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Michigan State doctors defended Larry Nassar after he was fired

Asher Fair
Published 07 Jun 2018, 13:06 IST
07 Jun 2018, 13:06 IST

Larry Nassar

After disgraced former USA Gymnastics and Michigan State University physician Larry Nassar was fired from his position at Michigan State in September of 2016 just days after the publication of sexual assault allegations against him in The Indianapolis Star made by Rachael Denhollander, two other doctors at Michigan State defended Nassar.

Nassar, 54, has been accused of sexually assaulting more than 330 people, many of whom female gymnasts, under the guise of medical treatment for more than two decades.

He ended up being arrested in December of 2016. He was sentenced to 60 years in federal prison this past December on three child pornography charges, and he is currently serving this sentence at United States Penitentiary, Tucson in Tucson, Arizona.

He was then given two state prison sentences, which will ensure that he is behind bars for the rest of his life. The first of those two state prison sentences was issued in January in an Ingham County, Michigan courtroom, and the second was issued in February in an Eaton County, Michigan courtroom.

Nassar's first state prison sentence is for between 40 and 175 years. He was given this sentence as a result of the fact that he was charged with seven counts of sexual assault.

His second state prison sentence is for between an additional 40 and 125 years. He was given this sentence as a result of the fact that he was charged with three more counts of sexual assault.

But Nassar, who has been described as a master manipulator countless times by countless people who have accused him of sexual assault, must have had his fellow doctors at Michigan State University fooled, because two of them defended him even after he was fired just months before his arrest.

Here is what Dr. Jeffrey Kovan, a team physician for Michigan State University athletics who no longer stands by his previous support for Nassar, had to say about Nassar just days after the university fired him over sexual assault allegations, according to WXYZ Detroit.

“This is too good of a person with the right intentions to end up in prison. That’s what I worry about. I’ve seen that and it’s a horrible story. And so, this is not the right guy. They went after the wrong guy for the wrong reasons. But it still needs to be looked into because people felt that way.
“It’s just hard, it’s just hard watching him get just lambasted in the press. And the system is the system, nobody defends the person that’s being accused because he’s obviously guilty until proven innocent. That’s how the world sees it.
“That is part of his practice. And I’ve said to somebody else, you know, there’s been 16 other people that have come out with complaints, but the number should be will into (the) hundreds. Because for 30 years—not this procedure per say— but for many, many years, this is why he has the skill set and the expertise that he does. Because he does this procedures, because the rest of us don’t.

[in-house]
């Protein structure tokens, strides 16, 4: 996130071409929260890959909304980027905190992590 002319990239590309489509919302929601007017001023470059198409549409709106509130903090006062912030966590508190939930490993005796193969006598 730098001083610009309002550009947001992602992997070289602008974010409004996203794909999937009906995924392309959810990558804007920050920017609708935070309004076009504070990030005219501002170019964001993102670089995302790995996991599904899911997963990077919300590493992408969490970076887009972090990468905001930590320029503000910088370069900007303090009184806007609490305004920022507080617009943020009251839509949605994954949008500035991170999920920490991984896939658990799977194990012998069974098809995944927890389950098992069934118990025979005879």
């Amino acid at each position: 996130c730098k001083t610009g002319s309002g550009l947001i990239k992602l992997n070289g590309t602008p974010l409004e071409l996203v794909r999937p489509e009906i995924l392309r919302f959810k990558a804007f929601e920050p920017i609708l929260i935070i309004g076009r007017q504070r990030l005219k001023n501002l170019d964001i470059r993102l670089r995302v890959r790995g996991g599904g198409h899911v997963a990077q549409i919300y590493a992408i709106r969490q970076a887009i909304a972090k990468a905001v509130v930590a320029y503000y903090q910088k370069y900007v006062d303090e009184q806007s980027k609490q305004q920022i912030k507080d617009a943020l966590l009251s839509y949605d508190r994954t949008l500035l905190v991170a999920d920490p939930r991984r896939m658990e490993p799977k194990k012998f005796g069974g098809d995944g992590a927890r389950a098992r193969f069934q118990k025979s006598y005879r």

“Do I trust and believe in him? Absolutely I do. Would I have him see my family member? Tomorrow, if he was allowed to. Because I trust him that much.”

However, while Kovan was attempting to defend Nassar back in 2016, he was also asked if he would treat female patients without someone else present like Nassar did and if he would perform intimate treatments without a glove like Nassar did.

Kovan stated that he would not do either, which effectively helped build a case against Nassar, who, as stated above, did both on a regular basis. Kovan is still employed by Michigan State University.

Here is what Dr. Brooke Lemmen, a former Michigan State University doctor who was one of the four doctors who were close to Nassar and cleared him following a Title IX investigation in 2014 that took place after Amanda Thomashow accused Nassar of sexual assault, had to say about Nassar just days after he was fired from his position at the university over sexual assault allegations, according to WXYZ Detroit.

“You’ve got this person you’ve worked with for 14 years, I’ve never seen anything that would make me worried. There are coaches in the gymnastics world you get the creep factor from. And I’ve never had that from him."

However, she did say that she did not give Nassar the patient files that he asked for. These patient files were those of the patients who had accused him sexual assault.

“He said his lawyer wanted him to review those. I told him yeah, I can pick those up. And…I was not going to bring them to him that night. And as I was driving home that night, it was one of those, like, he shouldn’t have these."

Lemmen resigned from Michigan State University in January of 2017 after she learned that they were considering firing her despite the fact that she did not share the files that Nassar requested with him, the fact that she returned those files to Michigan State and the fact that she made Michigan State aware of the fact that Nassar kept other files at Twistars Gymnastics Club in Dimondale, Michigan, where he also sexually assault dozens of gymnasts.

According to her lawyer, Aaron Kemp, Lemmen cooperated with all of the investigations into Nassar and his predatory behavior as well.

Modified 20 Dec 2019, 16:15 IST
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